Strategic Planning and Project Assessment
The process of producing a long-term, policy-oriented plan known as strategic planning aims to specifically outline an agency’s or governmental unit’s mission, goals, measurable targets, and performance methods. It also relates the present to a clearer picture of the future. It involves a multi-year outlook-based evaluation of an agency’s performance and achievements. It also offers a strong foundation for prioritization-based resource allocations and choices made through a decision-making process that pays close attention to an agency’s capabilities and surroundings. In other words, it’s “what an organization hopes to accomplish and, secondly, how leadership within an organization will direct or utilize its resources to accomplish its goals.”
This definition requires that decisions be made about:
1) The vision, mission, or goals an organization will follow;
2) Whom an organization (client, customer, stakeholder, etc.) will serve;
3) An organization’s position and responsibility within the community;
4) The types (and quality) of services and/or products to be offered;
5) The resources required to be successful and thrive (staff, equipment, facilities, etc.);
6) The best combination of above items 2 – 5 to achieve an organizational vision, including its mission and goals.
The process of figuring out what an organization wants to be in the future and how it will get there is called developing a strategic plan. It entails making key decisions about the organization’s future, including decisions on the mission, objectives, plans, services, or goods that will be offered to carry out this mission, the use of resources, etc. It is a bottom-up technique that involves participation.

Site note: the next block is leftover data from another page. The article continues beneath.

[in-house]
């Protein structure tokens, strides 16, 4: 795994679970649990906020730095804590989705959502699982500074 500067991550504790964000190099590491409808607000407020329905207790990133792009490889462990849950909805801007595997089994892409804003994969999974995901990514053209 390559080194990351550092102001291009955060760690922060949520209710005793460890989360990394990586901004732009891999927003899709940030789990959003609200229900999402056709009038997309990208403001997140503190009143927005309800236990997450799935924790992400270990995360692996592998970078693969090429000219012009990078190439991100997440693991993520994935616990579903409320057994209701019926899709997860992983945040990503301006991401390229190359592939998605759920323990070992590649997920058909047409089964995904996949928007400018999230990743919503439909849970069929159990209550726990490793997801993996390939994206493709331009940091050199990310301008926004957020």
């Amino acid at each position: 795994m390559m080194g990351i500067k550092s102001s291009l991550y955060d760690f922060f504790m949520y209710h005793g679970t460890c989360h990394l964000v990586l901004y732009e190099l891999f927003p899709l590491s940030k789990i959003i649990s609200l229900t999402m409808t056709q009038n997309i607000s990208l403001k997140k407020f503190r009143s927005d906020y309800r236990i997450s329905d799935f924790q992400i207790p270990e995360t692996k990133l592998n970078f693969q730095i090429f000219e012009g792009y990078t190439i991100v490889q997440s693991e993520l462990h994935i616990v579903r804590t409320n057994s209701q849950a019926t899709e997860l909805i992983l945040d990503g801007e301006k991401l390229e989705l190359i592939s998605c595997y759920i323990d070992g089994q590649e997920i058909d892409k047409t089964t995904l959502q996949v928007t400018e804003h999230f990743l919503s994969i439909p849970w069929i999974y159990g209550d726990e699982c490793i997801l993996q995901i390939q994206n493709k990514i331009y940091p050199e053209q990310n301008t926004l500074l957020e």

Planning can be developed by using various approaches. Based on the different approaches, the process as well as the way how the final planning document is prepared and presented may be different. Some of the major approaches of Planning are:
Participatory Rural Appraisal (PRA)
PRA is an assessment and learning process that empowers practitioners/people to create the information base they need for participatory planning and action. It helps to empower people by engaging local residents in the processes of identifying issues, implementing solutions, and monitoring evaluation.
Logical Framework Approaches/ZOPP/PCM
The Logical Framework Approach (LFA) is a highly effective strategic planning and project management methodology with wide application. It is used in the planning and evaluation and helps to encourage participatory planning and analysis with a series of stakeholder workshops.
Appreciative Inquiry(AI) is a powerful approach of collaborative learning and organizational development. AI fosters an atmosphere of possibilities by focusing on strengths rather than flaws, restoring interest and enthusiasm to the organization.
Technology of Participation
The Technology of Participation (ToP) is integrated, practical facilitation methods and tools for advancing energized, productive, inclusive, and meaningful group participation. It is versatile in powerful techniques for structuring effective group conversations, building strategies, and finding group consensus for effective transformation.